Ma Jun Receives Prince Claus Award

Ma Jun Receives Prince Claus Award
Chinese environmentalist Ma Jun receives the Prince Claus Award at the Dutch Royal Palace in Amsterdam on Dec. 6, 2017

March 2013 Environmental Field Trip to Israel

March 2013 Environmental Field Trip to Israel
Maryland students vist Israel's first solar power plant in the Negev desert as part of a spring break field trip to study environmental issues in the Middle East

Workshop with All China Environment Federation

Workshop with All China Environment Federation
Participants in March 12 Workshop with All China Environment Federation in Beijing

Winners of Jordanian National Moot Court Competition

Winners of Jordanian National Moot Court Competition
Jordanian Justice Minister Aymen Odah presents trophy to Noura Saleh & Niveen Abdel Rahman from Al Al Bait University along with US AID Mission Director Jay Knott & ABA's Maha Shomali

Sunday, February 28, 2016

Beijing Red Alert Threshold Raised, Sea Level Rise Fastest in 2800 Years, Senate Won't Consider Any Nominee, WOTUS Rule, Cambodia to Use Missiles Against Illegal Loggers (by Bob Percival)

On February 21 Beijing’s environmental protection board announced that it will raise the threshold for how much pollution triggers a “red alert” requiring schools to close and outdoor construction work to be suspended.  Now such an alert will be triggered when the air quality index exceeds 500 for a day, 300 for two days in a row or 200 for four days.  Previously a level of 200 would trigger a red alert.  Last much Beijing authorities announced that they plan to close 2,500 small enterprises that are highly polluting.

A study released last week showed that sea levels are rising at the fastest rate in 2,800 years due to rising global temperatures.  Robert E. Kopp, et al., Temperature-driven Global See- Level Variability in the Common Era, Proceedings of the National Academy of Sciences (  Another study found that coastal flooding is occurring twice as frequently as it did during the 1980s.  Climate Central, Unnatural Flooding: Sea Level and the Human Fingerprint on U.S. Floods since 1950 (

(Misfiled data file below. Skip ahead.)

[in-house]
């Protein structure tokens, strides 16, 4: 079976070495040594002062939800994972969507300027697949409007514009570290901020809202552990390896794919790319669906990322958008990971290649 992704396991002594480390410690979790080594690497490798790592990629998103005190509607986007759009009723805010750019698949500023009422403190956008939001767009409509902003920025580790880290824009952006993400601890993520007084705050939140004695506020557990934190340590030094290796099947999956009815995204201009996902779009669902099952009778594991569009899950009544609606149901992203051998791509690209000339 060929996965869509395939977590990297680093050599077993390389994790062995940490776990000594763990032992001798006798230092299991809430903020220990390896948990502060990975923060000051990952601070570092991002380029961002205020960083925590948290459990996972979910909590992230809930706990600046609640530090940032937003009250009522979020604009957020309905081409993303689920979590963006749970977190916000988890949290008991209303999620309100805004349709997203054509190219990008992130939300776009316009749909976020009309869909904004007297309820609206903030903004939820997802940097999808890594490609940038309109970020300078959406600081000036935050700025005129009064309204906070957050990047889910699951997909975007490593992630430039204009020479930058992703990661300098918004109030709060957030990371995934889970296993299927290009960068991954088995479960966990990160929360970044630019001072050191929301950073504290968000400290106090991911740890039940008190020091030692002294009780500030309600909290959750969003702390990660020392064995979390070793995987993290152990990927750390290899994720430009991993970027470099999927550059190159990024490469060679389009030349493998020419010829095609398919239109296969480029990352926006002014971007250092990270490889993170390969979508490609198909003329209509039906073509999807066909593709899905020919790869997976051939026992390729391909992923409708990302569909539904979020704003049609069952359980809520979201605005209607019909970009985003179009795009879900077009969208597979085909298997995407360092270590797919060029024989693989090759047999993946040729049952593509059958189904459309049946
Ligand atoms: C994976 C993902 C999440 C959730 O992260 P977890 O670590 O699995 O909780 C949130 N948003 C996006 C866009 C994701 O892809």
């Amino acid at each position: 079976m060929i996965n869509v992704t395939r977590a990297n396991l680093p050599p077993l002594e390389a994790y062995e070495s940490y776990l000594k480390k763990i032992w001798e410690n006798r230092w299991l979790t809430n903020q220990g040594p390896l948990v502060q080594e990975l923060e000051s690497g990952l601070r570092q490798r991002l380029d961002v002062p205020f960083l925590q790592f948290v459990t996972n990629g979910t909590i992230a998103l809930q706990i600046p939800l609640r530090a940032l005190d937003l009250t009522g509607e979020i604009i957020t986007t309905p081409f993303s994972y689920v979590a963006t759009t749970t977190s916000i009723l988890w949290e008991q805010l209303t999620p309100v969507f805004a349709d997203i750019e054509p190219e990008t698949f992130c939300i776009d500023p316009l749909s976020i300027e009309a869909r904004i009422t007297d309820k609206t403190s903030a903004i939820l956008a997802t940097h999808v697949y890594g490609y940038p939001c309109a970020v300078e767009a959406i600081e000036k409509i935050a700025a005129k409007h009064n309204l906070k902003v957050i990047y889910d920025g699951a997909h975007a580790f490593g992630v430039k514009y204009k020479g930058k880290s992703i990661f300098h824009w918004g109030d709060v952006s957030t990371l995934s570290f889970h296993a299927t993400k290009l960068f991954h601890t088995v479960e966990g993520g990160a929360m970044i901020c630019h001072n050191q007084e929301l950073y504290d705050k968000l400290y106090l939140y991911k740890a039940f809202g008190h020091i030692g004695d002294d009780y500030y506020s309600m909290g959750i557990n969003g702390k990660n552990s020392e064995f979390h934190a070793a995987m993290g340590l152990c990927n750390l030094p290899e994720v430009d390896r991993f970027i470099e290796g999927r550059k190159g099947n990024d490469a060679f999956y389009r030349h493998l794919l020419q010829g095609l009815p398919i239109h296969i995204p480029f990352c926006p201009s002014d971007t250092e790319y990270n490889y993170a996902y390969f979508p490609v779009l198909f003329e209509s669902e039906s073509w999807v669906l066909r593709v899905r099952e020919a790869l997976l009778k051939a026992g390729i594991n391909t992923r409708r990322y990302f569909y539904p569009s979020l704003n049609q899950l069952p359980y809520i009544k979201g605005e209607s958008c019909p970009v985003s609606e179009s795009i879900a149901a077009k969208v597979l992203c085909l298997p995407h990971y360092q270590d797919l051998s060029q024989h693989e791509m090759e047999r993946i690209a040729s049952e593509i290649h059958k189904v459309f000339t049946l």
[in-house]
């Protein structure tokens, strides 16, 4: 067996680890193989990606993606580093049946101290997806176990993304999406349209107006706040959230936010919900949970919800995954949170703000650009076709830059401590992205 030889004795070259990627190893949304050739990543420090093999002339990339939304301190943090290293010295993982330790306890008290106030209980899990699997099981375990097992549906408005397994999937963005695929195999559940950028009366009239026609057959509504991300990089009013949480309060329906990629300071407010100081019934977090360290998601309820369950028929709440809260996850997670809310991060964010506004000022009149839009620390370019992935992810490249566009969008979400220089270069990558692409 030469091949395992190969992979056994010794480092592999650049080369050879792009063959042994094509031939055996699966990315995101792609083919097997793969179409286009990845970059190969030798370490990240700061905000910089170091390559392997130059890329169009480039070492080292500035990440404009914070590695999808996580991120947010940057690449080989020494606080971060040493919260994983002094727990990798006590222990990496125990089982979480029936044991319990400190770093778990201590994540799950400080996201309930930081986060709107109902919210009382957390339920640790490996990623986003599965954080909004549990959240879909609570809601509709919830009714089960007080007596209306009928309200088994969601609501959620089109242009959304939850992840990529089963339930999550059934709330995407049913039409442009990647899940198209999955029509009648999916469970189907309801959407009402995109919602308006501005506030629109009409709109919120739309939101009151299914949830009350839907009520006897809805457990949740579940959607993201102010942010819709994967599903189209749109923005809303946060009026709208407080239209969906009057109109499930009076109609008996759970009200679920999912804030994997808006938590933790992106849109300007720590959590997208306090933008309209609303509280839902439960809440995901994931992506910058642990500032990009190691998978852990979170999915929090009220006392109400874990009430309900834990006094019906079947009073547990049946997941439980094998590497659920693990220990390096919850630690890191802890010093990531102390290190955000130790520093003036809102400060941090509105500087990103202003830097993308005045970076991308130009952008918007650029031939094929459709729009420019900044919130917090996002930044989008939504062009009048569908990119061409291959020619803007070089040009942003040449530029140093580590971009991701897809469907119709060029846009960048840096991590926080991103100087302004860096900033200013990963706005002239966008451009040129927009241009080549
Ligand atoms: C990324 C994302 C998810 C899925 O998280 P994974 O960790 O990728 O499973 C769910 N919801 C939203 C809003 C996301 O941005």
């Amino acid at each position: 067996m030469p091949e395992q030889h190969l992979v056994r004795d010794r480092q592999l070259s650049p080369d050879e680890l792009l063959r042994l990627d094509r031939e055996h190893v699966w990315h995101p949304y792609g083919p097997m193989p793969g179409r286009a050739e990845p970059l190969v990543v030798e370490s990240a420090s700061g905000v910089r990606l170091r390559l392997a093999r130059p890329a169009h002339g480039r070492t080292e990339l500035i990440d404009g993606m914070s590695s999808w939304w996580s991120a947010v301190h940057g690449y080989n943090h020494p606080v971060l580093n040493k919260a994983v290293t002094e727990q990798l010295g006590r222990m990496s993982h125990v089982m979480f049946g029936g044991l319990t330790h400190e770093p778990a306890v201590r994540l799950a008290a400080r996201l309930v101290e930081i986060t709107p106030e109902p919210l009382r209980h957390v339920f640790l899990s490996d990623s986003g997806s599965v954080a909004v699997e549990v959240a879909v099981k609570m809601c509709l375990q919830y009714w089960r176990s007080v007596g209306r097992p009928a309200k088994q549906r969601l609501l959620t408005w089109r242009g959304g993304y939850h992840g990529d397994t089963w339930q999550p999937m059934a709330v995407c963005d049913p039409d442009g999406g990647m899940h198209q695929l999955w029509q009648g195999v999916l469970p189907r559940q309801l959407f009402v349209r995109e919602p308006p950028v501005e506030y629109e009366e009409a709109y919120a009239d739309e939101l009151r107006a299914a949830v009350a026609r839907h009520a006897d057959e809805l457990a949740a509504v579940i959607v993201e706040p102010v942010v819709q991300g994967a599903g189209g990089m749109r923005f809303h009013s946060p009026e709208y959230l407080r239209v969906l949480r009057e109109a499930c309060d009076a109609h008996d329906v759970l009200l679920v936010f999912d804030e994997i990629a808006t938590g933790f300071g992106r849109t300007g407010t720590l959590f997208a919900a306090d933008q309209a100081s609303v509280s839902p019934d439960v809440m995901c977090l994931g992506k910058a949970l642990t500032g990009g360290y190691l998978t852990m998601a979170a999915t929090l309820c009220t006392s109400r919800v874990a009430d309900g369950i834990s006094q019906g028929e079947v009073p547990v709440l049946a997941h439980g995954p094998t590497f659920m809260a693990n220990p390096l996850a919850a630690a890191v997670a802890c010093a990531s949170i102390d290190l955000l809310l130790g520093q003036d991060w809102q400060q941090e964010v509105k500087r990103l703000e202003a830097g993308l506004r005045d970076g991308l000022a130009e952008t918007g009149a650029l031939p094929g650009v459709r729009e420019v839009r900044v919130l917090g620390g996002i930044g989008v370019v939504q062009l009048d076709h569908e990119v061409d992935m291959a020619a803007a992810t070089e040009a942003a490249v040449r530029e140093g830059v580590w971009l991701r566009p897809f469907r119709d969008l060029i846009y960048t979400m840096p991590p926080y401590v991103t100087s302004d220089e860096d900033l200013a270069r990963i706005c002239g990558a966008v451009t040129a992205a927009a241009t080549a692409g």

EPA reported last week that emissions of greenhouse gases (GHG) in the U.S. increased slightly in 2014.  U.S. GHG emissions rose 0.9% in 2014 after increasing 2.2% in 2013. EPA attributed the rise to increased use of fossil fuels in the energy and transportation sectors due in part to greater vehicle miles traveled.  U.S. emissions still remain 7.5% below the level in 2005, which is used as a baseline for GHG reduction pledges.

The Republican leadership of the Senate hardened their position against giving any consideration to a nomination by President Obama of a new Supreme Court Justice to replace the late Justice Antonin Scalia.  Despite considerable disinformation, this is truly an unprecedented move that looks ridiculous on its face because no nominee has been chosen yet.  Apparently the Republican leadership is afraid that a nominee would gain considerable public support if hearings were held.  While Republicans cite long ago statements by Democrats against election year confirmations, they fail to note that their position when such statements were made was that Republican nominees should be considered in election years.  This is pure partisan politics which can only increase public perception that the Court has become another political branch of government.

If the U.S. Supreme Court remains with only eight members for a prolonged period, one of the areas of environmental law that may remain hopelessly confused is the reach of federal jurisdiction under the Clean Water Act.  On February 22, a split panel of the U.S. Court of Appeals for the Sixth Circuit found that it had jurisdiction to consider challenges to EPA’s “waters of the U.S.” rule.  The rule is designed to clarify the limits of federal jurisdiction under the Clean Water Act.  Because the Clean Water Act, unlike the Clean Air Act, does not give the D.C. Circuit exclusive venue to hear challenges to EPA actions, a circuit split may well develop that the Supreme Court will be unable to resolve.

On Friday a reporter for The Guardian called me to get my reaction to the pledge by some Republican presidential candidates to eliminate the U.S. Environmental Protection Agency (EPA).  I called it a “ridiculous” idea that would weaken air and water pollution controls in the U.S. and make our country more like China.  Oliver Milman, Republican Candidates’ Call to Scrap EPA Met with Skepticism by Experts, The Guardian, Feb. 26, 2016 ( ). On his program Real Time on Friday night, Bill Maher said the following about Donald Trump’s pledges to eliminate the U.S. Department of Education and EPA: “When you want to make America great again, stupid and poisoned is a great place to start.”  The right seeks to portray EPA as radically out of control, but those who propose to abolish it are the true radicals.